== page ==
As highlighted by chief negotiator Michel Barnier, in his response to May’s speech, the EU-27 will insist on negotiating the Article 50 divorce before negotiating future trade and economic ties with the UK. His stance is the opposite of May’s desire to “have reached an agreement about our future partnership by the time the two-year Article Fifty process has concluded.”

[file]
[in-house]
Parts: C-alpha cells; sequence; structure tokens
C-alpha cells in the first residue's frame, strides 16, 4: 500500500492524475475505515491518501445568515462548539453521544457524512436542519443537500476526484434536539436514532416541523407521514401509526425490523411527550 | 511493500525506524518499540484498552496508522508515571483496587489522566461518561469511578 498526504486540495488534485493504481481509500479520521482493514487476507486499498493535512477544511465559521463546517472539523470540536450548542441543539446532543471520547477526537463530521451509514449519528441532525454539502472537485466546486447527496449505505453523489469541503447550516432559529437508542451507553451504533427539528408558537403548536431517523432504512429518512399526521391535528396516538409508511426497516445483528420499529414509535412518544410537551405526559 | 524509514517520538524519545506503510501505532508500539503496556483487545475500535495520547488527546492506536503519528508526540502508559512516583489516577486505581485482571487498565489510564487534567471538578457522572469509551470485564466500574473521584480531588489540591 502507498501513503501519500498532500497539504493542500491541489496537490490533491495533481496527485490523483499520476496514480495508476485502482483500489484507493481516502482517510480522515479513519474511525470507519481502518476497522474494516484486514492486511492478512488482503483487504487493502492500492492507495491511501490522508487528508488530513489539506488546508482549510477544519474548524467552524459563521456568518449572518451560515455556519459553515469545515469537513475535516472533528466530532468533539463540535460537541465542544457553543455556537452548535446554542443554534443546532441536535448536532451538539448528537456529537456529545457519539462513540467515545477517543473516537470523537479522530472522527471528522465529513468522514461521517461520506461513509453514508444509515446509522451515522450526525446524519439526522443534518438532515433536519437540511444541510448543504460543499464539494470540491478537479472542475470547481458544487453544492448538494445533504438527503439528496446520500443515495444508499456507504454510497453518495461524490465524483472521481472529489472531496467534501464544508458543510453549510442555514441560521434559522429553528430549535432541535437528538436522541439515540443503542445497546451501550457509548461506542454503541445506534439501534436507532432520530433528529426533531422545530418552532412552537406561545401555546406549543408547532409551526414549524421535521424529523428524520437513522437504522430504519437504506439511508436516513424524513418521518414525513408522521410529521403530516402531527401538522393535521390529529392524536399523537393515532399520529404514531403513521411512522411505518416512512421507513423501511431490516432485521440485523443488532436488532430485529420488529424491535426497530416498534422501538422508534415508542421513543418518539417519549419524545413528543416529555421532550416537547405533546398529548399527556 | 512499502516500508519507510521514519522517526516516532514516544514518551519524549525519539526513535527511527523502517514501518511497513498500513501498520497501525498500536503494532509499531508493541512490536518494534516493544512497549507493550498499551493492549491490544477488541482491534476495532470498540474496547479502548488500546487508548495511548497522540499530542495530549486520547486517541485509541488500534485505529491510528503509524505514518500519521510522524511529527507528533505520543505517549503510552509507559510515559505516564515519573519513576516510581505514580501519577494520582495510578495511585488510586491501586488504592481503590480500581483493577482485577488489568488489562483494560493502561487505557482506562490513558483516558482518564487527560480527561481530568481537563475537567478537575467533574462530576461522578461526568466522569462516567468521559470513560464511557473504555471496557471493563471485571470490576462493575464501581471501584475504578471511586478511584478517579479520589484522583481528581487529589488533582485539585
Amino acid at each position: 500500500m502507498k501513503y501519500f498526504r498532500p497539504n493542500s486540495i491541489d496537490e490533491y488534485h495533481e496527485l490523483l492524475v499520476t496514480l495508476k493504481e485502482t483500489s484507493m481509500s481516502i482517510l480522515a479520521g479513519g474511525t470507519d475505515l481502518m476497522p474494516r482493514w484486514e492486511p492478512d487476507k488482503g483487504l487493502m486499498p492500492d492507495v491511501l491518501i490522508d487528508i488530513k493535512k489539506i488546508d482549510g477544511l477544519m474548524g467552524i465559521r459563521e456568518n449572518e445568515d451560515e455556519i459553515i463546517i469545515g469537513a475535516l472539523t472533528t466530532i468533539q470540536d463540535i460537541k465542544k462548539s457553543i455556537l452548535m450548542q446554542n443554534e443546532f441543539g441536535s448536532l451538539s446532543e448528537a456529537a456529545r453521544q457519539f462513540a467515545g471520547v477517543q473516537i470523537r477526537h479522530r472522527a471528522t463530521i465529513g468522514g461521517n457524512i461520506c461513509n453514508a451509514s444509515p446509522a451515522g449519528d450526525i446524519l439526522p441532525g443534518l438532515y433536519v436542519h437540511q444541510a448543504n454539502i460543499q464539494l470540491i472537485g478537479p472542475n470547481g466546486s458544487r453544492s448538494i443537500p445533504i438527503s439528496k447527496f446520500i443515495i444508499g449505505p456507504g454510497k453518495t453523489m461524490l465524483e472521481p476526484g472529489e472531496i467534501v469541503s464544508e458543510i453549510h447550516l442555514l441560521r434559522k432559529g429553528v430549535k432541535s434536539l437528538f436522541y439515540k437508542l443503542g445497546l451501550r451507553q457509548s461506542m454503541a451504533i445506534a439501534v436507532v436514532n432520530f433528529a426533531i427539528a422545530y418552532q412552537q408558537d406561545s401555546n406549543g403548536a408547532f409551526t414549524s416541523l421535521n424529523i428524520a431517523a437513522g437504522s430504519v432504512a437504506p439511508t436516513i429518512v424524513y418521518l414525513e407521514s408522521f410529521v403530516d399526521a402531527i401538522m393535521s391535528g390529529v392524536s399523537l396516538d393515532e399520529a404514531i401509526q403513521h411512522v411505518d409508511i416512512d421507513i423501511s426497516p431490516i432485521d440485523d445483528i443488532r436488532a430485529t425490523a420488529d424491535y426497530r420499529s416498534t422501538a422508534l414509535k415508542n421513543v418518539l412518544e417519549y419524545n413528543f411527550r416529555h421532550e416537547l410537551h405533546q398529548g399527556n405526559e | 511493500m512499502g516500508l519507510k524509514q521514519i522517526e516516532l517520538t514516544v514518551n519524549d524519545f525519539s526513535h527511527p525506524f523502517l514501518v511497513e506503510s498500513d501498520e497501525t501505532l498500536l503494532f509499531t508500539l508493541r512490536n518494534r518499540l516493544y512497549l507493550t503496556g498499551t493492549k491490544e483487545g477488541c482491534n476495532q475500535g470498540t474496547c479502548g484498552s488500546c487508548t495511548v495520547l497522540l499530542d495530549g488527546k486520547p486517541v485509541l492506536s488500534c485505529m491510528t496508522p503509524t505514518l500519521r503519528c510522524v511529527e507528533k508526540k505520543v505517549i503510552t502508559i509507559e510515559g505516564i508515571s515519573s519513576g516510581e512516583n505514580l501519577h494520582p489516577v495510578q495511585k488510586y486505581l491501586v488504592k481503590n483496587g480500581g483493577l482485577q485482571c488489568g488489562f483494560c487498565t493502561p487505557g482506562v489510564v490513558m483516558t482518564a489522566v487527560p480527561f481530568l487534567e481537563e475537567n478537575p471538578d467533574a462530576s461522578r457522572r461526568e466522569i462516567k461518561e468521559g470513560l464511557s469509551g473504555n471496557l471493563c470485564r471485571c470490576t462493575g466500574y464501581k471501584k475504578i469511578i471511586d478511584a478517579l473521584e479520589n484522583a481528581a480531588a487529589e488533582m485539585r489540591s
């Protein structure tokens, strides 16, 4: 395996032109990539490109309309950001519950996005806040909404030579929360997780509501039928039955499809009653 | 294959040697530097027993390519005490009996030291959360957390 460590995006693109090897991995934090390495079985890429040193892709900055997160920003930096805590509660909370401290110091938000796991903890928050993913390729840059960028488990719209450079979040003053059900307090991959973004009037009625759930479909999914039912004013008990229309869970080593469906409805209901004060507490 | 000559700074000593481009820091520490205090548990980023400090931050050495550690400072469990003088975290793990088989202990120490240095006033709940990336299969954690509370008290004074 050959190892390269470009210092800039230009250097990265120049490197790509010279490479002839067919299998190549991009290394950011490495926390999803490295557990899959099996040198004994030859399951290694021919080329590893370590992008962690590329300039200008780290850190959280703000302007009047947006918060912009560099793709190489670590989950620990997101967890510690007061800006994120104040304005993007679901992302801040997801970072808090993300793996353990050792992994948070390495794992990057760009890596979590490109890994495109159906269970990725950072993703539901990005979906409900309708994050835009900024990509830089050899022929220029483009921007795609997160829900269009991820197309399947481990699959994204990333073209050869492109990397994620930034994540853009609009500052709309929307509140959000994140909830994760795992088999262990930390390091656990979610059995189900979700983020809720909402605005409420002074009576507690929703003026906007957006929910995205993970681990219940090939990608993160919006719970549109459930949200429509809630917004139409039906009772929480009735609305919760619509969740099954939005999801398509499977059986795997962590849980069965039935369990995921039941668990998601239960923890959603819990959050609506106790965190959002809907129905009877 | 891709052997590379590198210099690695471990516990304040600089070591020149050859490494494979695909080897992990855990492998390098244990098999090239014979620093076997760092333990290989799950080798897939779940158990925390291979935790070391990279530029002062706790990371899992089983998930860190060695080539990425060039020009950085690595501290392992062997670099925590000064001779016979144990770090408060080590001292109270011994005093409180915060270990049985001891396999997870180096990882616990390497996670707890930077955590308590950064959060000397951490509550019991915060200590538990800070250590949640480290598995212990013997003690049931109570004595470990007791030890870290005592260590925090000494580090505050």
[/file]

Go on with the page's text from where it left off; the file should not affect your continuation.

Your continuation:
Once Article 50 is invoked by Britain, a two-year deadline for negotiating the divorce starts. The EU-27 are not likely to extend that time frame, which means that the UK would automatically drop out of the EU in the absence of a transition agreement, raising the cliff-edge risk of an economic shock. The EU, by insisting on an Article 50 negotiation preceding a negotiation over the future relationship, is ensuring that concluding both will not be possible within two years. But because the EU has announced that it will seek the payment of up to €60 billion from the UK to settle any outstanding commitments, the political challenges seem immense. May omitted any reference to the potential for such a large EU financial claim in her speech. In so doing she failed to prepare her domestic political ground for what is likely to come. The omission might kill prospects for a quick transition agreement, which could precipitate UK-located businesses planning for the worst come early 2019. Only a quick transition agreement really avoids the cliff-edge scenario and benefits the UK economy.